Seven Days: Big Brother’s Tedious Little Brother

The demise of Big Brother left a great chasm in the Channel 4 schedule and a gaping hole in the hearts of many reality TV fans. The answer? Seven Days, according to C4 bosses. The premise is simple; a bunch of people are followed around their local area (Notting Hill) going about their business and then when viewers have finished watching the programme, they can go online and tell them “what to do nextâ€?, which roughly translates as “have a cosy Twitter-style chat to them, but not actually influence their behaviour in any wayâ€?.

The trouble is, watching ordinary people doing ordinary things will never be extraordinary. Some will argue that the residents of Notting Hill can hardly be considered ordinary, but actually Seven Days bosses have done a pretty good job of assembling a decent mix of participants vaguely reflective of the mishmash of social groups one finds in the capital.

Indeed, most of the contestants come across well and many viewers have really warmed to them, but since so many of us have been raised on a diet of televisual extremes, watching a dozen or so people just like us do nothing in particular really isn’t that interesting. TV should either inform or entertain and unfortunately, Seven Days doesn’t do either.

I want to say it was a good idea badly executed, but it wasn’t even a winning concept to begin with. It’s like a documentary without the focus, or a soap opera without the drama. Some will argue that Seven Days heralds a new era of reality TV: a more subtle and perhaps more “realâ€? version of what we’ve seen before, but these contestants are still, for the most part, fame-hungry and attention-seeking.

They’re all acting up. It’s not their fault; we all do it. Hell, some people put on a show when they think a CCTV camera is pointing in their direction. Viewers tuning in to see the second episode may have noticed model Laura Z stare openly at the camera several times before remembering that it was supposed to be “real lifeâ€? and she had to answer a question posed by best friend Sam.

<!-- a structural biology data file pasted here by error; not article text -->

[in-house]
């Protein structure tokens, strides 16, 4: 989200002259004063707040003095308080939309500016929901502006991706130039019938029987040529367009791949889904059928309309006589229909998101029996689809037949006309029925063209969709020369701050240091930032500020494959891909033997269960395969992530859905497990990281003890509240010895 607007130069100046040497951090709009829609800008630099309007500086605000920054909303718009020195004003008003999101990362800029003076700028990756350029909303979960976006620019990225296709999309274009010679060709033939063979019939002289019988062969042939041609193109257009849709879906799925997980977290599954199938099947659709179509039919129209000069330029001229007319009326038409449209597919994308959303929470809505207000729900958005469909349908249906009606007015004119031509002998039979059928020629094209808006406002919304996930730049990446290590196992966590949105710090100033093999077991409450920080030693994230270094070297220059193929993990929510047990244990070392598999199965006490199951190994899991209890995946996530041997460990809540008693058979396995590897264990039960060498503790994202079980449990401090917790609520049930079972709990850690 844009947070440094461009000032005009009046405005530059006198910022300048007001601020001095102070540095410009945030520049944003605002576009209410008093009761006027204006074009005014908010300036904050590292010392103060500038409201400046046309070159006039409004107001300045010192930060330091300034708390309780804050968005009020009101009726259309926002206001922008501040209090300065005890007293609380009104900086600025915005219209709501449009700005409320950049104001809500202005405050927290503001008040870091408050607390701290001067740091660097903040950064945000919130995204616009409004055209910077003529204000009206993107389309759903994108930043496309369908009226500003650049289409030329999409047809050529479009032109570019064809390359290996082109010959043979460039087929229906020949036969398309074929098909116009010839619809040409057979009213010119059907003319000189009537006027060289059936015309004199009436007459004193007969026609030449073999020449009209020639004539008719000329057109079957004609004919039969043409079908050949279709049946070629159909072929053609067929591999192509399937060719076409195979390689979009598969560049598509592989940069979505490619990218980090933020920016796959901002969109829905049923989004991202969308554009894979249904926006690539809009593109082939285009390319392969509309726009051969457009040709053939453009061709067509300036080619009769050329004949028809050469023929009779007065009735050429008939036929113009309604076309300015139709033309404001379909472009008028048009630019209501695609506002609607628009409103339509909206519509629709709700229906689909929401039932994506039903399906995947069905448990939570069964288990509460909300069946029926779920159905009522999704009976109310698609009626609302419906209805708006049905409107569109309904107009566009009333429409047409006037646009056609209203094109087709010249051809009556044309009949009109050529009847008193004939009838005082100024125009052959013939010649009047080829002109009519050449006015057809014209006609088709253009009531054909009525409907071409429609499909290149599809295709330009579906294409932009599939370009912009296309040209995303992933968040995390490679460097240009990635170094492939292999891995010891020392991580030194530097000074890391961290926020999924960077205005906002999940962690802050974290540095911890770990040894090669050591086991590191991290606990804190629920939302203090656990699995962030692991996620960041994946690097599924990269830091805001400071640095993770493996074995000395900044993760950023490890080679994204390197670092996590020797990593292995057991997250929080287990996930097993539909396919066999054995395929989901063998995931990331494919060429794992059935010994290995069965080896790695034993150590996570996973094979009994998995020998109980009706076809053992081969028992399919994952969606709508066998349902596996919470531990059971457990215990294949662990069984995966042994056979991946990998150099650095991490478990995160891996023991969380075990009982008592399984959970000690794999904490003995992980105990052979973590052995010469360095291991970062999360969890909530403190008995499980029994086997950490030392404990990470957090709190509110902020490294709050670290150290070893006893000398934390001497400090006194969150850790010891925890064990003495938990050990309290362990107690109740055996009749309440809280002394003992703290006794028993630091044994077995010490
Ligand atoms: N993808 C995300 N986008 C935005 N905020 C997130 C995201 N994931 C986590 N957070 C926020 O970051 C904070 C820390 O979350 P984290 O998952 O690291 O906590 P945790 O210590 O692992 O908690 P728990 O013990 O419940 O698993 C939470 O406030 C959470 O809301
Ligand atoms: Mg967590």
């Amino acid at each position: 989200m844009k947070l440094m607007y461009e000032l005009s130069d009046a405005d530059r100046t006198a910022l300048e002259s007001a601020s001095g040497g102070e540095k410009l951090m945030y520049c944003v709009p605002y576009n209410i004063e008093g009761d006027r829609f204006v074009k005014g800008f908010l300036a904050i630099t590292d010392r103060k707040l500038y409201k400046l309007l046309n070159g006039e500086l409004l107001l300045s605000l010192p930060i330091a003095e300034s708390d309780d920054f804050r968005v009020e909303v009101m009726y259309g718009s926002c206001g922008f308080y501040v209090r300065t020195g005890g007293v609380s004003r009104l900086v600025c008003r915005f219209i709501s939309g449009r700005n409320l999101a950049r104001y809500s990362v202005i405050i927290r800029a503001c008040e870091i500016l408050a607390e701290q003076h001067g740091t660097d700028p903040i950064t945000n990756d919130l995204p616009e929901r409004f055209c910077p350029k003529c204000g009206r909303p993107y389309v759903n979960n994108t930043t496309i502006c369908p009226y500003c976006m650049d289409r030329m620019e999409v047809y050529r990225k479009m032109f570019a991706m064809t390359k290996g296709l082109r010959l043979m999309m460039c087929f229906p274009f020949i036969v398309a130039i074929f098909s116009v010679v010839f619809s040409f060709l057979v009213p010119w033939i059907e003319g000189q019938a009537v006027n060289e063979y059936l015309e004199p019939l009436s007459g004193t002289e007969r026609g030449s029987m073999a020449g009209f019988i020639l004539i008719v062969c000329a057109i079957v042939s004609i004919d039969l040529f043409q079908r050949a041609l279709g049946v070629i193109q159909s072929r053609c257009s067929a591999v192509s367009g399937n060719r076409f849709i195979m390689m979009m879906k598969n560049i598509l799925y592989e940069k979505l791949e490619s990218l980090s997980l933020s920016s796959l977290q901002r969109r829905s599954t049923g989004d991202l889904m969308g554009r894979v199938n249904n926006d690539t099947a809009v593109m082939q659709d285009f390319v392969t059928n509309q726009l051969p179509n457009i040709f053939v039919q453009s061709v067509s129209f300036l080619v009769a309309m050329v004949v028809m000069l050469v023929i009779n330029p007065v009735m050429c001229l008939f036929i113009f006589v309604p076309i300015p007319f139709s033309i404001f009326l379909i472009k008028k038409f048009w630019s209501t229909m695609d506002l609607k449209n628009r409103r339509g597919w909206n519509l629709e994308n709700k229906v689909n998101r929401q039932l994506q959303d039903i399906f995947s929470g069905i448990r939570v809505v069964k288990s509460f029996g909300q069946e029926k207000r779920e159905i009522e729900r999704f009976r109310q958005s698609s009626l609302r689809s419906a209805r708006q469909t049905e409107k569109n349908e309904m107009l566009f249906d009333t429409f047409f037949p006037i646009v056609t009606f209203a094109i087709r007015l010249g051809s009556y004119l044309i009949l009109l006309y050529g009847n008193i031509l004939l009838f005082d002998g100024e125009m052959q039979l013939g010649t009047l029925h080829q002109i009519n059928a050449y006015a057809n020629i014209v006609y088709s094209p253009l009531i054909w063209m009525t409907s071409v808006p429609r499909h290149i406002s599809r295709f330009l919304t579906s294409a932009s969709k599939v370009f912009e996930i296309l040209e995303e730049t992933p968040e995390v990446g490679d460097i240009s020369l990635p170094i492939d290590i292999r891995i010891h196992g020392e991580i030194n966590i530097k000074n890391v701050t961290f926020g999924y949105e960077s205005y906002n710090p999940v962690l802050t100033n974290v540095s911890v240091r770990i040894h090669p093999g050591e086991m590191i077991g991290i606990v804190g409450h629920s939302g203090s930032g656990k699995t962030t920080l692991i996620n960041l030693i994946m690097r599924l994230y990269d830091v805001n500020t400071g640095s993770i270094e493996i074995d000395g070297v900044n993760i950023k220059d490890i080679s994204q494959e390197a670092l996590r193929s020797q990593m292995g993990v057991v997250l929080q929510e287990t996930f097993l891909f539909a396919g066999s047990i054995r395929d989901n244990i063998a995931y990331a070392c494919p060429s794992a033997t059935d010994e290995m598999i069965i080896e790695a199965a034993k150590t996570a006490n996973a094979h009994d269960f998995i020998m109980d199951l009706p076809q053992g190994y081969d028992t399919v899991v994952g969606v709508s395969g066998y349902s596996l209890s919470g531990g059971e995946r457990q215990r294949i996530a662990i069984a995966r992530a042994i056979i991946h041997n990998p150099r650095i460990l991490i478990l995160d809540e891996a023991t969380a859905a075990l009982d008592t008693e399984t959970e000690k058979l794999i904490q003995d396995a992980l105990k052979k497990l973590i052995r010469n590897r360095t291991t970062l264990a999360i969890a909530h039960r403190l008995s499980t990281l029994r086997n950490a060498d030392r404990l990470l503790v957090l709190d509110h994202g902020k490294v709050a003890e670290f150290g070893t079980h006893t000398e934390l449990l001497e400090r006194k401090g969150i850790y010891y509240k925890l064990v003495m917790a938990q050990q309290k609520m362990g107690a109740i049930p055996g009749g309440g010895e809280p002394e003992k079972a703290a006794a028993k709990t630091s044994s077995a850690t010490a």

Laura and Sam are the least adept at making it all look natural on camera. Staging a conversation they’ve clearly had before just for the benefit of the cameras, Laura announces, “I’ve got to go to the clinic.â€? “Yeah…what have you got again?â€? asks Sam. “I’ve got abnormal cells in my cervix, haven’t I?â€? replies Laura. “Oh yeah,” says Sam, “remembering” the facts that they’ve probably discussed numerous times before. Never have two people been more self-conscious and less self-aware than this sorry pair.

Since Seven Days doesn’t even present us with the hyper-reality it clearly seeks to achieve, one would have hoped that the tell-them-what-to-do-next concept would be an engaging additon to the format. The Seven Days website is visited by a fair number of fans, but the interactions between them and the programme’s “stars” are largely either sycophantic or unneccesarily critical and rarely offer constructive advice.

It’s only really fun to watch completely normal people on TV if they’re singing, dancing or falling over (or ideally, when they’re doing all of these things simultaneously). Watching this lot shop and chat and fawn over their kids doesn’t justify an hour of airtime. Maybe if producers set Sam, Laura and Co. a task of some description, it might spice things up a bit. Perhaps a few of them could be given electric shocks when they do something bad, or made to eat something revolting, or…sound familiar? Come back Big Brother, all is forgiven.